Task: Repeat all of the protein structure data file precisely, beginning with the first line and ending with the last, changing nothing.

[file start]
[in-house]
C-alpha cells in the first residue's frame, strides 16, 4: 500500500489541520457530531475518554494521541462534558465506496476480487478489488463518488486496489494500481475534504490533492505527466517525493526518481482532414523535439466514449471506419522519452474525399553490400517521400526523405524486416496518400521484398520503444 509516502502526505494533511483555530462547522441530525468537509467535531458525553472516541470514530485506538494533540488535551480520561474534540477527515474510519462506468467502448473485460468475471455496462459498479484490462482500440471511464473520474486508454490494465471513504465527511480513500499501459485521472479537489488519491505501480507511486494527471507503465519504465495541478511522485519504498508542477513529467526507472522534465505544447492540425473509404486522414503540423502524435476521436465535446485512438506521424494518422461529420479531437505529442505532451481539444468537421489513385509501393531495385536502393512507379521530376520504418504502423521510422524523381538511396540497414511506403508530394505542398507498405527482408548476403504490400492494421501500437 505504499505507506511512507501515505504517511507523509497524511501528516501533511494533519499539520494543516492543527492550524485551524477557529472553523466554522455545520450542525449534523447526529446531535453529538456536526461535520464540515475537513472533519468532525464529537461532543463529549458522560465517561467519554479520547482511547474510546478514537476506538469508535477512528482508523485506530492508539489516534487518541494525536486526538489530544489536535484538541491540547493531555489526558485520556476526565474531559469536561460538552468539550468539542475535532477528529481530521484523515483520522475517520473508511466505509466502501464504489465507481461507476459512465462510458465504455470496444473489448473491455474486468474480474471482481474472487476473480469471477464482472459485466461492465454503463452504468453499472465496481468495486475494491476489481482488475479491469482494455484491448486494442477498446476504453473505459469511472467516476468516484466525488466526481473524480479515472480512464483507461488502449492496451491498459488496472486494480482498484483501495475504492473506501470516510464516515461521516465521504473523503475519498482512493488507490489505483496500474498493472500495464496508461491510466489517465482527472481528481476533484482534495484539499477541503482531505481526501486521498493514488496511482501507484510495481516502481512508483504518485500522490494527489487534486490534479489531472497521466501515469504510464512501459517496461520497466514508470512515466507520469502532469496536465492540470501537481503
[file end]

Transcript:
[in-house]
C-alpha cells in the first residue's frame, strides 16, 4: 500500500489541520457530531475518554494521541462534558465506496476480487478489488463518488486496489494500481475534504490533492505527466517525493526518481482532414523535439466514449471506419522519452474525399553490400517521400526523405524486416496518400521484398520503444 509516502502526505494533511483555530462547522441530525468537509467535531458525553472516541470514530485506538494533540488535551480520561474534540477527515474510519462506468467502448473485460468475471455496462459498479484490462482500440471511464473520474486508454490494465471513504465527511480513500499501459485521472479537489488519491505501480507511486494527471507503465519504465495541478511522485519504498508542477513529467526507472522534465505544447492540425473509404486522414503540423502524435476521436465535446485512438506521424494518422461529420479531437505529442505532451481539444468537421489513385509501393531495385536502393512507379521530376520504418504502423521510422524523381538511396540497414511506403508530394505542398507498405527482408548476403504490400492494421501500437 505504499505507506511512507501515505504517511507523509497524511501528516501533511494533519499539520494543516492543527492550524485551524477557529472553523466554522455545520450542525449534523447526529446531535453529538456536526461535520464540515475537513472533519468532525464529537461532543463529549458522560465517561467519554479520547482511547474510546478514537476506538469508535477512528482508523485506530492508539489516534487518541494525536486526538489530544489536535484538541491540547493531555489526558485520556476526565474531559469536561460538552468539550468539542475535532477528529481530521484523515483520522475517520473508511466505509466502501464504489465507481461507476459512465462510458465504455470496444473489448473491455474486468474480474471482481474472487476473480469471477464482472459485466461492465454503463452504468453499472465496481468495486475494491476489481482488475479491469482494455484491448486494442477498446476504453473505459469511472467516476468516484466525488466526481473524480479515472480512464483507461488502449492496451491498459488496472486494480482498484483501495475504492473506501470516510464516515461521516465521504473523503475519498482512493488507490489505483496500474498493472500495464496508461491510466489517465482527472481528481476533484482534495484539499477541503482531505481526501486521498493514488496511482501507484510495481516502481512508483504518485500522490494527489487534486490534479489531472497521466501515469504510464512501459517496461520497466514508470512515466507520469502532469496536465492540470501537481503